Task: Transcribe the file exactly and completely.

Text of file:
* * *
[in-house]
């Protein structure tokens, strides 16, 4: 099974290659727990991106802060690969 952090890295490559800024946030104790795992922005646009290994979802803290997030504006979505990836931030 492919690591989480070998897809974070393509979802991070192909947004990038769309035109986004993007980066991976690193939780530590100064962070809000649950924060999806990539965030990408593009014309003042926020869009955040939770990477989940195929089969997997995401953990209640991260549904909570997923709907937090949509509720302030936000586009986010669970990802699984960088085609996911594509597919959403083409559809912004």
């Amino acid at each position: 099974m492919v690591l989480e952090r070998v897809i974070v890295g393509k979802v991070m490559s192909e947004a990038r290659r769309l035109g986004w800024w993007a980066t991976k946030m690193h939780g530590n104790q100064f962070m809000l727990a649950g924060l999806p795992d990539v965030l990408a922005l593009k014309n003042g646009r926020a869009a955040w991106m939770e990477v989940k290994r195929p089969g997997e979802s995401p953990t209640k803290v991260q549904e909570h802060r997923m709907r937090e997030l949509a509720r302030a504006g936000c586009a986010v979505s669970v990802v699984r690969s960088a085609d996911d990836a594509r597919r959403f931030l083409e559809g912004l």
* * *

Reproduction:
[in-house]
């Protein structure tokens, strides 16, 4: 099974290659727990991106802060690969 952090890295490559800024946030104790795992922005646009290994979802803290997030504006979505990836931030 492919690591989480070998897809974070393509979802991070192909947004990038769309035109986004993007980066991976690193939780530590100064962070809000649950924060999806990539965030990408593009014309003042926020869009955040939770990477989940195929089969997997995401953990209640991260549904909570997923709907937090949509509720302030936000586009986010669970990802699984960088085609996911594509597919959403083409559809912004």
């Amino acid at each position: 099974m492919v690591l989480e952090r070998v897809i974070v890295g393509k979802v991070m490559s192909e947004a990038r290659r769309l035109g986004w800024w993007a980066t991976k946030m690193h939780g530590n104790q100064f962070m809000l727990a649950g924060l999806p795992d990539v965030l990408a922005l593009k014309n003042g646009r926020a869009a955040w991106m939770e990477v989940k290994r195929p089969g997997e979802s995401p953990t209640k803290v991260q549904e909570h802060r997923m709907r937090e997030l949509a509720r302030a504006g936000c586009a986010v979505s669970v990802v699984r690969s960088a085609d996911d990836a594509r597919r959403f931030l083409e559809g912004l």